Former Rep. Owens Recalls Pressure Over Obamacare Vote
Obama tried making the final sell, left strong-arming to others
As Republicans prepare to vote on a repeal of the 2010 health care law, former New York Democratic Rep. Bill Owens recalled the pressure that came with voting on the original legislation.
Ahead of the vote, Owens was “uncertain but leaning toward yes” and was wooed by the Obama administration, with then-Secretary of Transportation Ray LaHood and Nancy-Ann DeParle, Obama’s deputy chief of staff and point person on health care, paying him a visit.
Then President Barack Obama called.
“It was more of a soft sell from him,” Owens told the Press Republican. “He talked about how he felt the bill was going to do important things for American families and he would really appreciate my support.”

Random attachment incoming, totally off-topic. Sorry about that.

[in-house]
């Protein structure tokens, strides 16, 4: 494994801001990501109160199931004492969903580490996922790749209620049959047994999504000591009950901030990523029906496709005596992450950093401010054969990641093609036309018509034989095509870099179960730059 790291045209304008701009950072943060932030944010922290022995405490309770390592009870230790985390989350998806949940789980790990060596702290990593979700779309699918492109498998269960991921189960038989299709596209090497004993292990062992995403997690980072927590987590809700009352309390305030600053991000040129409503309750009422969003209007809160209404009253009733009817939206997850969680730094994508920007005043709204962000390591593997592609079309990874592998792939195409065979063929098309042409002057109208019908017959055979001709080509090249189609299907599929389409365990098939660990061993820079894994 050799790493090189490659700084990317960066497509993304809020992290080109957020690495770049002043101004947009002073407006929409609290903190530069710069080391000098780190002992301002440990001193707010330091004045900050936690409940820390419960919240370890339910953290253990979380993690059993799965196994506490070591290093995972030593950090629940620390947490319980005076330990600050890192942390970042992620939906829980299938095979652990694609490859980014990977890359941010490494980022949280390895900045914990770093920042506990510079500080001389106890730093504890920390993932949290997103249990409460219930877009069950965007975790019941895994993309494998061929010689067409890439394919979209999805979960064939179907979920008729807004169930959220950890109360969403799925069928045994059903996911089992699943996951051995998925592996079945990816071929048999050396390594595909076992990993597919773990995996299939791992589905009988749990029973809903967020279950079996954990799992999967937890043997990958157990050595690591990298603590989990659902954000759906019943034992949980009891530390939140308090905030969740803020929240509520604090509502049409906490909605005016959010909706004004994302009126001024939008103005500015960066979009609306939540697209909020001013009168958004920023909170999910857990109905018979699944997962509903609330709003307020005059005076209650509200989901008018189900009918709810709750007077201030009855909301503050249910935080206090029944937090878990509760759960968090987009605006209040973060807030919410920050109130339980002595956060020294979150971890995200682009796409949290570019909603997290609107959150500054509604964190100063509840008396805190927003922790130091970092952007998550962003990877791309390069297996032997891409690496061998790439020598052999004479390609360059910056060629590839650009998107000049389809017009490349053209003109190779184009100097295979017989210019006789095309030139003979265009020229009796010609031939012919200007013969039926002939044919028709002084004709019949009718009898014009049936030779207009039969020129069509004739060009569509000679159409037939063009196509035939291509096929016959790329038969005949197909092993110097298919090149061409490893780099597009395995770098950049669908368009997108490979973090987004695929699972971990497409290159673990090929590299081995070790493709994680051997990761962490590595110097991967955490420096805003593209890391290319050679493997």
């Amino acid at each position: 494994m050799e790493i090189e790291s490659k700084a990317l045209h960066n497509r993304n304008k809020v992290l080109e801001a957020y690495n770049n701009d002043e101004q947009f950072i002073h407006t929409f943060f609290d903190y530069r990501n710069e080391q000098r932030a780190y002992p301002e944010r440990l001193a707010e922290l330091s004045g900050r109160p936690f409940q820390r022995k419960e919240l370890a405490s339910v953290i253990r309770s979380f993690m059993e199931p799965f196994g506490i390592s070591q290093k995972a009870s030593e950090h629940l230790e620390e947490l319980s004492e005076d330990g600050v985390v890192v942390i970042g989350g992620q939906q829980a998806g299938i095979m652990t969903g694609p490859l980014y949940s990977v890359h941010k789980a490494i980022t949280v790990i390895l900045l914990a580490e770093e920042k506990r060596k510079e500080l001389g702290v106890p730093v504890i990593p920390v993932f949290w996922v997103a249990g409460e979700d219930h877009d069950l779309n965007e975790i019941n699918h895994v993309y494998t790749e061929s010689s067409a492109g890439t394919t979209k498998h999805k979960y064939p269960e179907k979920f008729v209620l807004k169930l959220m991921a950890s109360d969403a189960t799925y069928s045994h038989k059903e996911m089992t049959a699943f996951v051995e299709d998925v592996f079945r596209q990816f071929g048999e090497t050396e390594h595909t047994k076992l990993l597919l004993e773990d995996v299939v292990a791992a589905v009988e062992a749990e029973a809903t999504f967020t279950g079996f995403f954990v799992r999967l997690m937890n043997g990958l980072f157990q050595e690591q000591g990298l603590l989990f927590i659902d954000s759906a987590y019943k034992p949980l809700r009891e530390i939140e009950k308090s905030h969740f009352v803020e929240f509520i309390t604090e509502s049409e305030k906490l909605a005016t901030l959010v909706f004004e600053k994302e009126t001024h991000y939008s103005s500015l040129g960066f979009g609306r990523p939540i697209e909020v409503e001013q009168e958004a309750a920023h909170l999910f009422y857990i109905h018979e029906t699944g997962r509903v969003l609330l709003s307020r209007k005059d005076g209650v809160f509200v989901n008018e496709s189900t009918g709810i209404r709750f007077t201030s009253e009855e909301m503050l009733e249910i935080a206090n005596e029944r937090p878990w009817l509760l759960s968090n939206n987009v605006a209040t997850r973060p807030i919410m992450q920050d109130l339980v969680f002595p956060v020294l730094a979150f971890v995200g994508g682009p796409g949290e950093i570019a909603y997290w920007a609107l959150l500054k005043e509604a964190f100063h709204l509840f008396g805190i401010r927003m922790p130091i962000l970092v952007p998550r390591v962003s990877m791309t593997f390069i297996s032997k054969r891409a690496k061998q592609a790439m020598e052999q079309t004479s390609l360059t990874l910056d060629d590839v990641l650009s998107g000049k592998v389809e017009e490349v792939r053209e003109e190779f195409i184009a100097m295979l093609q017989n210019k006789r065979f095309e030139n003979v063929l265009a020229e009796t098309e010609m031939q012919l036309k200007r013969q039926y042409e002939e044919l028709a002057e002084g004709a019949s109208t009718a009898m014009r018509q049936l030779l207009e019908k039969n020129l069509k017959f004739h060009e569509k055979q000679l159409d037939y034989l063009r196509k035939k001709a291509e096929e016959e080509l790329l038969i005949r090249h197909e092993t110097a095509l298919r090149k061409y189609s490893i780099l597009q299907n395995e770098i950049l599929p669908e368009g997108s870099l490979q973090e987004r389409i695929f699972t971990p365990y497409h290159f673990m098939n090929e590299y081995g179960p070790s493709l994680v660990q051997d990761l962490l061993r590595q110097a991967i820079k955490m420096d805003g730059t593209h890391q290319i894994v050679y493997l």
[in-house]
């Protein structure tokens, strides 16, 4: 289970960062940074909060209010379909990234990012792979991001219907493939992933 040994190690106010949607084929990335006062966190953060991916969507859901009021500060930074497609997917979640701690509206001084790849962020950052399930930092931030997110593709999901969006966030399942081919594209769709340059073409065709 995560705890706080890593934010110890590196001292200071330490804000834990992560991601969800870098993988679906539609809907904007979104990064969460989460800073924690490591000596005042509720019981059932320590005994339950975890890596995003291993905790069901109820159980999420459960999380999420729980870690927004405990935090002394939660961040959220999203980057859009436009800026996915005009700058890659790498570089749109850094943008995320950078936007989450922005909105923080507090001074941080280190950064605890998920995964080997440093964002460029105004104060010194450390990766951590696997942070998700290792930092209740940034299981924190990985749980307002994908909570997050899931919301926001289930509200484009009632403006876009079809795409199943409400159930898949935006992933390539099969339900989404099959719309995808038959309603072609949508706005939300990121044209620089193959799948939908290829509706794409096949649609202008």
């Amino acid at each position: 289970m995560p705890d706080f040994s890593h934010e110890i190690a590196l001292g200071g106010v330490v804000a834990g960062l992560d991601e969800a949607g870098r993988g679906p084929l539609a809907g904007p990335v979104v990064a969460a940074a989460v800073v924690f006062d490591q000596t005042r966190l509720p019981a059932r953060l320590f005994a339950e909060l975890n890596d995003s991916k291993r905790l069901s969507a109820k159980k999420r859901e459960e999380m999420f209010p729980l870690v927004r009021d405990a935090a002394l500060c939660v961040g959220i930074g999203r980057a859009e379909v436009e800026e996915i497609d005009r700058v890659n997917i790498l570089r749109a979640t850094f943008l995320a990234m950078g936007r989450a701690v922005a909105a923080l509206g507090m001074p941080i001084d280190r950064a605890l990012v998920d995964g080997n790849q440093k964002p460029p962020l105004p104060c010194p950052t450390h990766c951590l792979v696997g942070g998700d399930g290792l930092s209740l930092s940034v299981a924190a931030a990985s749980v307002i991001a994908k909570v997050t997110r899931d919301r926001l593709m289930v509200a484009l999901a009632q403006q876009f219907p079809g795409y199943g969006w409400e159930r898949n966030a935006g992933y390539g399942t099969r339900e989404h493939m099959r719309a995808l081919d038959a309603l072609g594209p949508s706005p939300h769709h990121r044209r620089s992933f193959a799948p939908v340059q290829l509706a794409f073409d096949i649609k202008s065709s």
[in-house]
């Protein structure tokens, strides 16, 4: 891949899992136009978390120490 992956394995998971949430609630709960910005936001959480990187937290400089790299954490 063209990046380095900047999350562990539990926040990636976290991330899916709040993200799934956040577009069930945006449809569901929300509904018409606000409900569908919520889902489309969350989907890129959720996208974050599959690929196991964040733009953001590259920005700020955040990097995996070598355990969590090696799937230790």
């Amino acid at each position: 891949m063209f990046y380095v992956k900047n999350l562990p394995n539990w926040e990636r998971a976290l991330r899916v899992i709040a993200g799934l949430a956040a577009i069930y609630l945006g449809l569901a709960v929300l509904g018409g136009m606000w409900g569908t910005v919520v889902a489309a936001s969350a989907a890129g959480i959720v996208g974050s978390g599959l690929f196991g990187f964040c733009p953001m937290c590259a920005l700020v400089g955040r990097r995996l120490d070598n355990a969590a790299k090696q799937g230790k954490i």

Strong-arming was left to others — he said he faced threats from party leaders about committee assignments.
“It can be unbelievable, and I am sure they are going through exactly that process right now,” he said.
Still, Owens said he didn’t get anything in return for voting for the law.
“The only thing I would say is that maybe they were a little more happy and eager to support me the next time I ran,” he said.
Owens won a special election in 2009 with the backing of national Democrats after Obama appointed his predecessor, John McHugh, to be secretary of the Army. He was about four months in office when the vote came on the Affordable Care Act. He decided against running for re-election to the seat now occupied by Republican Rep. Elise Stefanik.